Christian Romance Author Liz Isaacson: March 2015

Monday, March 9, 2015

To Pitch or Not to Pitch?

So I've been gearing up for #PitMad for about a month. I've been writing and rewriting pitches. I've been participating in some other online pitch opportunities.

The thing is, I haven't done super-well. Yes, I've gotten a request or two. Nothing major. I know the competition is tough, but after this last round of nothing, I had a distinct thought. "My novel isn't loud enough to stand out in a twitter pitch contest."

And I determined not to participate in #PitMad.

Because while I think my book is good, and there's a market for it, it's not something that's wildly looked after by the agents on twitter. That doesn't mean it won't find an agent or an editor. But after spending a lot of time online lurking in the hashtag threads, I've realized that there aren't a lot of adult romance agents in those threads. One search of the #MSWL proves that. (Yes, there are *some* people there. Not nearly as many as YA fantasy or another genre.)

But since #PitMad is coming up, I am reconsidering my thought. Maybe I'll throw out a tweet or two. I don't know. I think it'll be such a windstorm that a genre like mine, with a book like mine, just won't stand out. And then I'll be disappointed again.

I can query and submit. I'm not stranger to that. I just haven't decided if pitching is the way to go for this novel/genre.


Thursday, March 5, 2015

Buying Books for Research

Yeah, that's right. That's what I'm doing... Ha! But I am getting ready to start submitting my contemporary romance to agents and editors. I've been doing a lot of research on the books I've read that I think are like mine. I'm checking out who sold those books, and to what publishers. I'm researching the publishers and agents using QueryTracker, AgentQuery, and some good old fashioned stalking on twitter and company websites.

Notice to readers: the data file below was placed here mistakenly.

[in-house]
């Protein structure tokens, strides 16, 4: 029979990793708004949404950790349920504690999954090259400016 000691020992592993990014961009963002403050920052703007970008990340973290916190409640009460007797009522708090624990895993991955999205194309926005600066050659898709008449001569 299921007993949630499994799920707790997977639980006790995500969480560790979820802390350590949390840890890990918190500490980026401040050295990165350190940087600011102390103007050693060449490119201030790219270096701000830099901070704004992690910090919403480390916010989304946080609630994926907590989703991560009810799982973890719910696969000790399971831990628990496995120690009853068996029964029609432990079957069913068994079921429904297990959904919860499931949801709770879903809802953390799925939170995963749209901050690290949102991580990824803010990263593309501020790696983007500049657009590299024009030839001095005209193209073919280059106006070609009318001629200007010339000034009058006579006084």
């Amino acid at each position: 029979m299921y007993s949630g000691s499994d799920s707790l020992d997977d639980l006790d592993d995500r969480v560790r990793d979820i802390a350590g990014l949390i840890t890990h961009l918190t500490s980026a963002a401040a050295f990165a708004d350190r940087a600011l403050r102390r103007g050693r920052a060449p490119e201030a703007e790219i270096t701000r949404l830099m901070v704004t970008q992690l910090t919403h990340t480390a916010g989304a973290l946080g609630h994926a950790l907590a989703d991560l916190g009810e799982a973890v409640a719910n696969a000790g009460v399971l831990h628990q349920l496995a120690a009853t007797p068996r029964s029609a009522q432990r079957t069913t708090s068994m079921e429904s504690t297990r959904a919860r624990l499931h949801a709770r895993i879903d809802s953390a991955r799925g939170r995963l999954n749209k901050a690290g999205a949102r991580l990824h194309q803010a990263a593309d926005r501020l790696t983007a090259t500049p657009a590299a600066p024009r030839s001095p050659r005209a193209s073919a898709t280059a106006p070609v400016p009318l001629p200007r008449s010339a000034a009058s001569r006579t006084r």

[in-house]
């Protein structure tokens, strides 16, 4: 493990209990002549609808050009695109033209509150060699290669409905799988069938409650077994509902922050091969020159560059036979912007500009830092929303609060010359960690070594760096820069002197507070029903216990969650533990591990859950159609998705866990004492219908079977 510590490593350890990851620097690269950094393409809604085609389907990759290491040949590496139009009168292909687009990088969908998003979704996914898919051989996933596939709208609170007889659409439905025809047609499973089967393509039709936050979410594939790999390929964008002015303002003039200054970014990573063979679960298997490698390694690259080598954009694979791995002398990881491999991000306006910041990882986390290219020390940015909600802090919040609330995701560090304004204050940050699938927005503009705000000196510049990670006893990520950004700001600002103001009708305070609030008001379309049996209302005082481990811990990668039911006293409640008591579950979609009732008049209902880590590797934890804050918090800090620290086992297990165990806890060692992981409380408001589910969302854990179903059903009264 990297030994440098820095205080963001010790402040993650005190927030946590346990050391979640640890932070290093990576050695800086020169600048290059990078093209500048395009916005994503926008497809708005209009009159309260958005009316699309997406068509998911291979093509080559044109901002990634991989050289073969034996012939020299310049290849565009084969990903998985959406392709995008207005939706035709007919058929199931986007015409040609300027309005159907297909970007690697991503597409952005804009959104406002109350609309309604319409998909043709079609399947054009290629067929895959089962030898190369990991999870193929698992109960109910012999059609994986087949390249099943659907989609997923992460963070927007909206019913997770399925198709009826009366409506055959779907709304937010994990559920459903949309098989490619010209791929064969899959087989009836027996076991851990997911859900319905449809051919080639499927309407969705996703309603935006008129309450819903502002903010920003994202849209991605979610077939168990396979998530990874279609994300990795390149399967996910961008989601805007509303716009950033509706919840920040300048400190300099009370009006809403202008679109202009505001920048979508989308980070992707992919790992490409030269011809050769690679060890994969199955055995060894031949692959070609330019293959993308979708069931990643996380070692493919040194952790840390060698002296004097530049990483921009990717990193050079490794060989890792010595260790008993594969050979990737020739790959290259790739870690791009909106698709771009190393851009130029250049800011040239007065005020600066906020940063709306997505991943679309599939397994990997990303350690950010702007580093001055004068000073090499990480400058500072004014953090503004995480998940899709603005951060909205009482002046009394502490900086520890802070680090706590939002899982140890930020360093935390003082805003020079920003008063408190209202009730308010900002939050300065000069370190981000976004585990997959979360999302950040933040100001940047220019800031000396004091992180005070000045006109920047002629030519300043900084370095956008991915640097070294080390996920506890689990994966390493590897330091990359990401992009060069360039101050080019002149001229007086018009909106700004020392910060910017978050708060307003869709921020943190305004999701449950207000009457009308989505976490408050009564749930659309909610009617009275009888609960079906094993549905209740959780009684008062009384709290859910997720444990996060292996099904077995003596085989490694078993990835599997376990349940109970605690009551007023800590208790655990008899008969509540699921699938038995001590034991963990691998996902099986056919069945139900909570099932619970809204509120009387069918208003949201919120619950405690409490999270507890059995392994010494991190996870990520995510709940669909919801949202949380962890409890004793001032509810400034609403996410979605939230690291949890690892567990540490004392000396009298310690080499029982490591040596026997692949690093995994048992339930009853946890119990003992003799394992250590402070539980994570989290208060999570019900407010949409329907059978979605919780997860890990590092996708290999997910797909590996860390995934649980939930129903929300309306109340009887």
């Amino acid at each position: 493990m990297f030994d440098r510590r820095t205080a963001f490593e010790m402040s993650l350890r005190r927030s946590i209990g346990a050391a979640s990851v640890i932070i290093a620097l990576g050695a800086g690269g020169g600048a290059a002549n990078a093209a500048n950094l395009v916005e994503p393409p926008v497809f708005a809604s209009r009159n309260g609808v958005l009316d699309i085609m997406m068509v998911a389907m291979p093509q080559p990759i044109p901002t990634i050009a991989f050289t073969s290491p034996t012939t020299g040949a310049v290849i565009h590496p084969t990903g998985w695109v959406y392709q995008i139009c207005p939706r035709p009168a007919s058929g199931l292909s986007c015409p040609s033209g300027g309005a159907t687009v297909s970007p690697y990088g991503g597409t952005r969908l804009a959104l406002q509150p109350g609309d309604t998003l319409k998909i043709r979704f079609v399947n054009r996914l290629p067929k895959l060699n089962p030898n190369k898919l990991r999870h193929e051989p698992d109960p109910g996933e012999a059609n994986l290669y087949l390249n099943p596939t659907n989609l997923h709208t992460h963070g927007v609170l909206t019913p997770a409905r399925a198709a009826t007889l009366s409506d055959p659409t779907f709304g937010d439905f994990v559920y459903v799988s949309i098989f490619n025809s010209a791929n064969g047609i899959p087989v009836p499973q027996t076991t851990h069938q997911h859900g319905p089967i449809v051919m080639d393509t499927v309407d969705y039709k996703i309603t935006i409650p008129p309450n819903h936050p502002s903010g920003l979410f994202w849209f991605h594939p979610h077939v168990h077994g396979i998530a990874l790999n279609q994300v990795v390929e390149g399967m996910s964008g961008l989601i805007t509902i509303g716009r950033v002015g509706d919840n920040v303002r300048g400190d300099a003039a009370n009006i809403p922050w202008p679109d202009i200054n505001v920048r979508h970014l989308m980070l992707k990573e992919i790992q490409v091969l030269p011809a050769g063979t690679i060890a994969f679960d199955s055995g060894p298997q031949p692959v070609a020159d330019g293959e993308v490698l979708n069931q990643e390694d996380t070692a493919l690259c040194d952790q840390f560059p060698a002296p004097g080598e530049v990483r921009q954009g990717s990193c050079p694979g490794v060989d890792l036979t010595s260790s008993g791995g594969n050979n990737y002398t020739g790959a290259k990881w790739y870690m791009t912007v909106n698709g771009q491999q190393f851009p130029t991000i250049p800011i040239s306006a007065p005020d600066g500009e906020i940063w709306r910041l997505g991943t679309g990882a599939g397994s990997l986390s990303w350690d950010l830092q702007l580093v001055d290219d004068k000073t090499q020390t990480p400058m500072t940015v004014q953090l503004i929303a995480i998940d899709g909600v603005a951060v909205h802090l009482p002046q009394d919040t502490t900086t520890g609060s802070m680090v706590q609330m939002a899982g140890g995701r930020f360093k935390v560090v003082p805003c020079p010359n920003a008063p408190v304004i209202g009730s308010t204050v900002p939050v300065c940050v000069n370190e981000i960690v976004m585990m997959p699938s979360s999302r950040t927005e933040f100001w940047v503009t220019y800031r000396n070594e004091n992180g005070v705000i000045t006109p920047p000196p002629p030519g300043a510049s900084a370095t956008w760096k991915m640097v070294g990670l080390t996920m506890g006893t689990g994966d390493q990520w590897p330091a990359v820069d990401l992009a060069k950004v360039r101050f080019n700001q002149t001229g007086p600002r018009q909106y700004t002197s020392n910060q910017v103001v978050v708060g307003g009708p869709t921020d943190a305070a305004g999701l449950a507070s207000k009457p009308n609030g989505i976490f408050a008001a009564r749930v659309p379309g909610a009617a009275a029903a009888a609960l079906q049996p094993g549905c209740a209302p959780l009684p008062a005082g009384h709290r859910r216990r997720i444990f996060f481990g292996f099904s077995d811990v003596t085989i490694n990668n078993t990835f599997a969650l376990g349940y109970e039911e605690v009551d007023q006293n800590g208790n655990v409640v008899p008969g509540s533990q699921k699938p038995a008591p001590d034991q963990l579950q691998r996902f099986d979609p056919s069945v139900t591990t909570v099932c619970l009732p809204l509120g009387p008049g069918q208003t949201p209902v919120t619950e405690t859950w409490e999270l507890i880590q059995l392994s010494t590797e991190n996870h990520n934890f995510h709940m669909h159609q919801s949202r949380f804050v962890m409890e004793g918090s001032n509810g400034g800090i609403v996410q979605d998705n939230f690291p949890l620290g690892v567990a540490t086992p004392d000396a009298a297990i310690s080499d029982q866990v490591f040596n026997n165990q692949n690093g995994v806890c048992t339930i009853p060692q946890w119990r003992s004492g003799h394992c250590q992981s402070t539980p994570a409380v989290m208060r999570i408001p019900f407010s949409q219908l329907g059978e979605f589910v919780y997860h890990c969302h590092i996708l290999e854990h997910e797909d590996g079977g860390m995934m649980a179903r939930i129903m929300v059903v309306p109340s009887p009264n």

Two books I just bought this week are LOVING YOU IS EASY by Wendy S. Marcus and CAN'T ALWAYS GET WHAT YOU WANT by Chelsey Krause.

I'm excited to read both of these titles and see if they compare to mine. Because they're both Random House Lovestruck titles, and if they fit, I'd like to submit to the publisher.

I think it's important to take the time to do the research when getting ready to submit. I recently sat in on a panel where someone suggested buying the books of a publisher you're interested in. I think it's really sound advice.

After all, it's not a race to submit. I want to make sure I'm trying to make the best match with my work to publishers and agents.

And if that requires me buying books, so be it! It's a sacrifice I'm willing to make.

Tuesday, March 3, 2015

Keeping the Tension High

Writing romance has had a big learning curve for me. Putting romantic elements in my books has always been innate, but writing a book that's main focus IS the romance is a who different story.

Luckily, I have some great critique partners who've helped me realize some things. And double-lucky for me, I'm able to spend a lot of time reading and analyzing romance novels. I'm taking notes of what's similar, what each author does, and when, and why.

There's been something I've learned about keeping the sexual tension high. This was hard for me until I read enough and talked to other people enough.

Here's what I've come to realize. The romance -- and the sexual tension -- is all about push and pull, come and go, fast and slow, ebb and flow.

It's even a rhyme!

Keeping this in mind helps me push the romance forward, keep the tension high, and keep the stakes on the page as often as possible.

The hero and heroine come together, and then back off. Things move quickly, probably too quickly for one of the characters, and then they slow down. Everything seems to be working out wonderfully, and then they get sticky.

It seems obvious, but it was revolutionary to me. What have you learned that's helped you keep the tension high in a romance?

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